The county's moves may extend beyond technology to structural changes as well.
(TNS) — After eight months of scrutiny over Sonoma County, Calif.’s failure to issue more widespread warnings about last year’s firestorm, county officials said Tuesday they want to become a model for how to best alert community members of unfolding emergencies and prepare them to respond well in future disasters.
To accomplish that goal, a majority of the Board of Supervisors signed off on an internal audit of the county’s response to the October wildfires. The board also agreed to move forward with a restructuring of the emergency services division that begins with funding new jobs for people who will focus specifically on the development of a new community warning program.
Supervisor Susan Gorin cast the lone dissenting vote. She was frustrated the audit didn’t address what she described as inadequate communication from the county’s civilian emergency command center regarding the fires that ravaged the Sonoma Valley and other parts of her southeastern county district.
But some of Gorin’s colleagues on the board were eager to show their constituents they are making changes based on lessons learned during the disaster.
“Right now, we need to rebuild public trust,” said Supervisor Shirlee Zane. “That is really essential.”
Christopher Godley, the county’s interim emergency manager, told supervisors their current emergency alerting program is “essentially on par” with what other California counties have in place, but the public’s expectations have grown significantly along with technological advancements in recent years. Residents want to know “within minutes, if not seconds” about threats that could affect them, and they anticipate the government will provide extensive details about how and where the threat is evolving, Godley said. Sonoma County can serve a leadership role by developing a warning program that more closely matches public expectations for what information the government will provide in times of crisis, Godley said.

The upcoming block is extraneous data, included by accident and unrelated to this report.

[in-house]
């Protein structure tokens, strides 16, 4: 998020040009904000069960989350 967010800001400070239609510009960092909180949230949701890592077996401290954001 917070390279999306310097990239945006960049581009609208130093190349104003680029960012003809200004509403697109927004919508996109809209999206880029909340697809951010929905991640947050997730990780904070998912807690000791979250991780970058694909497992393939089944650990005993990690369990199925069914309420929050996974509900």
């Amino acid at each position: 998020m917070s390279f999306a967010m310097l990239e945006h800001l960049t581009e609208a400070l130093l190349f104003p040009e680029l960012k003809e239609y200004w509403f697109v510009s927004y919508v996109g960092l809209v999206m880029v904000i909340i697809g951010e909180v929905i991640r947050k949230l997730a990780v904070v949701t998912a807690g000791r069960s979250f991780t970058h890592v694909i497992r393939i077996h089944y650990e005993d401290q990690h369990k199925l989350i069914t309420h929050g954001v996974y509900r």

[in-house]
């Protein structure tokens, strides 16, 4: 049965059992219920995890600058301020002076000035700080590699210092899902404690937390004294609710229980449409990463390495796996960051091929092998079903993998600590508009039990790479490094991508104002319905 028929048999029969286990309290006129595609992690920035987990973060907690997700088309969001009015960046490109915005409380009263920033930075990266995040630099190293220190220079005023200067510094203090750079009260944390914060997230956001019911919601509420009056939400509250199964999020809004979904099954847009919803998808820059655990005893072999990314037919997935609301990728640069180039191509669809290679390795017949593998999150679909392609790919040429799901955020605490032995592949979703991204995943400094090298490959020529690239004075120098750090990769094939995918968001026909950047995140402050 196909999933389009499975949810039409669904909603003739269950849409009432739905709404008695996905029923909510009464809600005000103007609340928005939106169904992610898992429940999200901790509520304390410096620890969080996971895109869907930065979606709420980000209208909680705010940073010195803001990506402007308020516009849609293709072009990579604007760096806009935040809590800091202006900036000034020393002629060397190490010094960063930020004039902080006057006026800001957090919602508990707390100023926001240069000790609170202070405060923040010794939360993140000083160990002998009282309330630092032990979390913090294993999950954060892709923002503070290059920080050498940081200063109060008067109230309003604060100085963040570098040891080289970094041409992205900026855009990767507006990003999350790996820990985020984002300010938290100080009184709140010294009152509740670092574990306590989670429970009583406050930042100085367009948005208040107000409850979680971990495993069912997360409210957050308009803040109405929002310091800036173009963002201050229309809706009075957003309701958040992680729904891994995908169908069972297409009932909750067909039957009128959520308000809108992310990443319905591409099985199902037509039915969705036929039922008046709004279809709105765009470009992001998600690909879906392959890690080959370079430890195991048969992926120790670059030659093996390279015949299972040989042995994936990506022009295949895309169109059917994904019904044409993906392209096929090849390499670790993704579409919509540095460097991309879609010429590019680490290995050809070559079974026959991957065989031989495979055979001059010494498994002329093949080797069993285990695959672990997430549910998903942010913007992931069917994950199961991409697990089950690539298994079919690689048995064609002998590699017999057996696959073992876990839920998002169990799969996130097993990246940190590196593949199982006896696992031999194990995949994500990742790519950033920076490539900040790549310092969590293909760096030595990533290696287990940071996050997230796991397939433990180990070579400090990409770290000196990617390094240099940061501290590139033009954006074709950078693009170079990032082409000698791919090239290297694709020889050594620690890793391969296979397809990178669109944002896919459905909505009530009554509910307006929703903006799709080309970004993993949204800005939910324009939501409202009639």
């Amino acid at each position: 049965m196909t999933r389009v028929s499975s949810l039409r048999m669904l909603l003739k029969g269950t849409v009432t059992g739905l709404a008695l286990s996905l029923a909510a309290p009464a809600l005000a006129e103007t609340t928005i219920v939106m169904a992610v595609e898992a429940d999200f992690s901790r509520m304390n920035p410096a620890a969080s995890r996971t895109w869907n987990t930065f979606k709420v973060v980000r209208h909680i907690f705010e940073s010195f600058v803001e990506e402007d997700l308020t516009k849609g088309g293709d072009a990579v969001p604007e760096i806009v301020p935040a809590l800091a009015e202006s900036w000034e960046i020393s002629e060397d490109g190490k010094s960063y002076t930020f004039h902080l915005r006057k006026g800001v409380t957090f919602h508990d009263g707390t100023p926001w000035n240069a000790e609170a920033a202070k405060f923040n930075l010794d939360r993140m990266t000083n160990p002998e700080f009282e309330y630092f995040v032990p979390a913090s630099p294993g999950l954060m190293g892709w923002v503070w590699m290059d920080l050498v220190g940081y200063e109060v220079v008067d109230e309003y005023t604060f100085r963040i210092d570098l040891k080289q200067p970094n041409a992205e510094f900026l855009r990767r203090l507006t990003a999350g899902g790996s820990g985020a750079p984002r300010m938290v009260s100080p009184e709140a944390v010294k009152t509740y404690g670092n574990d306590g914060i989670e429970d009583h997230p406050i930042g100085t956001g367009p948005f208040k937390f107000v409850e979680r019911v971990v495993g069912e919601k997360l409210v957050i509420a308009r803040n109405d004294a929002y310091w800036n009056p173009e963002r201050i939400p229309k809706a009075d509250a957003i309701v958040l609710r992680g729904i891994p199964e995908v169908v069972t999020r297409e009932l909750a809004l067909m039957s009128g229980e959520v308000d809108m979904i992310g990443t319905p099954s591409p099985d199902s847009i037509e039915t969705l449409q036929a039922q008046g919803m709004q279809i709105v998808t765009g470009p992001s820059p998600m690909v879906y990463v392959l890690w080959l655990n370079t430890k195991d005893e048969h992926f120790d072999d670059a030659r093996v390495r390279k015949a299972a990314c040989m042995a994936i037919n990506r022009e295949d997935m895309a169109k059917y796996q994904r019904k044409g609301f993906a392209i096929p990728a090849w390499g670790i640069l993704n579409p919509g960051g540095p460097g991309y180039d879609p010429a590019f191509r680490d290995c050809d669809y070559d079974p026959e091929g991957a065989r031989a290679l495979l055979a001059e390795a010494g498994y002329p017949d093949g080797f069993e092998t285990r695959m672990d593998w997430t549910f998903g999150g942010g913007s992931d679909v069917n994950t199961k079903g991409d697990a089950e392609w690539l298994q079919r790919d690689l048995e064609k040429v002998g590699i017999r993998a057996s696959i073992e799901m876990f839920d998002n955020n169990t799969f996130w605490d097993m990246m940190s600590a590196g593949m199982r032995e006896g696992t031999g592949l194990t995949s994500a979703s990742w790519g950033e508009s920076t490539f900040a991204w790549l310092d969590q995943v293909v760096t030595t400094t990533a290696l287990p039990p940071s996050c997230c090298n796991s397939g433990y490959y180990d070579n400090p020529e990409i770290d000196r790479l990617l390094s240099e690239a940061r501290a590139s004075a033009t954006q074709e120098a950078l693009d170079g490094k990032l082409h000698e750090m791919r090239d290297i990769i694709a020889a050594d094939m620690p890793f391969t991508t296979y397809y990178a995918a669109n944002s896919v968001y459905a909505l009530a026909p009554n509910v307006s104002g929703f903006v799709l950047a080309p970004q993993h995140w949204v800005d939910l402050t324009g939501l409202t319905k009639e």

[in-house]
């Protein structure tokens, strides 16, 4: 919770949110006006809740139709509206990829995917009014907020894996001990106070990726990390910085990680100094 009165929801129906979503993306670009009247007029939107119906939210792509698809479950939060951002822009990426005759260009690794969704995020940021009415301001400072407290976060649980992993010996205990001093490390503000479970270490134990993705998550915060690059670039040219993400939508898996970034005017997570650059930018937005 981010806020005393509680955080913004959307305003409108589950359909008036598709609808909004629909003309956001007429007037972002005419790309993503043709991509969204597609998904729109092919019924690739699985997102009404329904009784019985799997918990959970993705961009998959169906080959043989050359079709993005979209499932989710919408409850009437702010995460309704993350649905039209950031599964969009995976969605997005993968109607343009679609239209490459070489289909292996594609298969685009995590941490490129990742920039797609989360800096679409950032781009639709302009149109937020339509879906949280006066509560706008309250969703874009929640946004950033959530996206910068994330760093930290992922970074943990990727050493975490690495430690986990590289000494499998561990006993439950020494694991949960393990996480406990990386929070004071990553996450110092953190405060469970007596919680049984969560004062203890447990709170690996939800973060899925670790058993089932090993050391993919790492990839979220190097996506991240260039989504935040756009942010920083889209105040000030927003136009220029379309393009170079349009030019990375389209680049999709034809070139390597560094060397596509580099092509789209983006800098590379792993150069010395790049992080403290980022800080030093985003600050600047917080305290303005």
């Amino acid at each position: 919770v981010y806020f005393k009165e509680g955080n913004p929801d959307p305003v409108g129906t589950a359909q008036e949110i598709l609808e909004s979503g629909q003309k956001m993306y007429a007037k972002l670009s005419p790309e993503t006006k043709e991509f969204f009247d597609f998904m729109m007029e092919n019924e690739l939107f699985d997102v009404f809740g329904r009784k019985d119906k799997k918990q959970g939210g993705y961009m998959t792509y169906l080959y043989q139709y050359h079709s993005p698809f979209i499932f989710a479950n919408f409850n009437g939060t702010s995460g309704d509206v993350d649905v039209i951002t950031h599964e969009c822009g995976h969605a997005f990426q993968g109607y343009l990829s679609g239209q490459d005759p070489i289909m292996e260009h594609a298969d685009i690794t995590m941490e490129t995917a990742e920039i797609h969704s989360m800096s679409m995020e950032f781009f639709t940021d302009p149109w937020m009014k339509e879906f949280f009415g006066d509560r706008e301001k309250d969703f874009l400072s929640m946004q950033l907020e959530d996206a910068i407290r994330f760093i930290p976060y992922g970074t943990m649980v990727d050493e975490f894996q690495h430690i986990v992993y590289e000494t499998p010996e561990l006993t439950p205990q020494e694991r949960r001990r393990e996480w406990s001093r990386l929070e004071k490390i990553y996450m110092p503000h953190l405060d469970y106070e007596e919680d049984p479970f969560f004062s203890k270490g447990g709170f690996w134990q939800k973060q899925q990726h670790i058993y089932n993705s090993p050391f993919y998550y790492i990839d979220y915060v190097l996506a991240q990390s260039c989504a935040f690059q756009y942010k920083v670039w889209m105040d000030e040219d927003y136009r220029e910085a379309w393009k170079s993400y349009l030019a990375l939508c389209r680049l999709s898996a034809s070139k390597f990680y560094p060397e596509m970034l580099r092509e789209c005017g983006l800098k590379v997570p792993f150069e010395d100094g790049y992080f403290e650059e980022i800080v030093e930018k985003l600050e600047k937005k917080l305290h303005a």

“There are 58 counties in the state of California, and 57 of them are watching us right now,” he said. “Because they need to understand: Has the game changed?”
Supervisors didn’t actually fund the staff positions for developing the new community warning program. That action is planned to occur when the county adopts its budget for the upcoming fiscal year, expected later this week.
But the board was broadly supportive of the review’s call for a new “first-class” warning program that will incorporate “clear policy, innovative technology, real-time situational awareness, and robust community engagement.” Supervisors plan to consider more overarching changes later down the road, including potentially moving responsibility for managing the warning program and overhauling the reporting structure for the entire emergency services division, shifting it from within the County Administrator’s Office to the Sheriff’s Office instead.
Santa Rosa resident Joe Perez, who lost his Fountaingrove home in the fires, urged supervisors to make more substantial “executive-level personnel action” because of the warning controversy. Perez, a retired county employee who was formerly a radio communications manger, didn’t elaborate at the meeting.
In a follow-up interview, however, Perez said he wants the board to “dismiss or take professional action against” County Administrator Sheryl Bratton, who was in charge of the county government’s emergency response.
Perez told supervisors he has been deeply concerned about the government’s official warnings — or lack thereof — since the firestorm began.
©2018 The Press Democrat (Santa Rosa, Calif.), Distributed by Tribune Content Agency, LLC.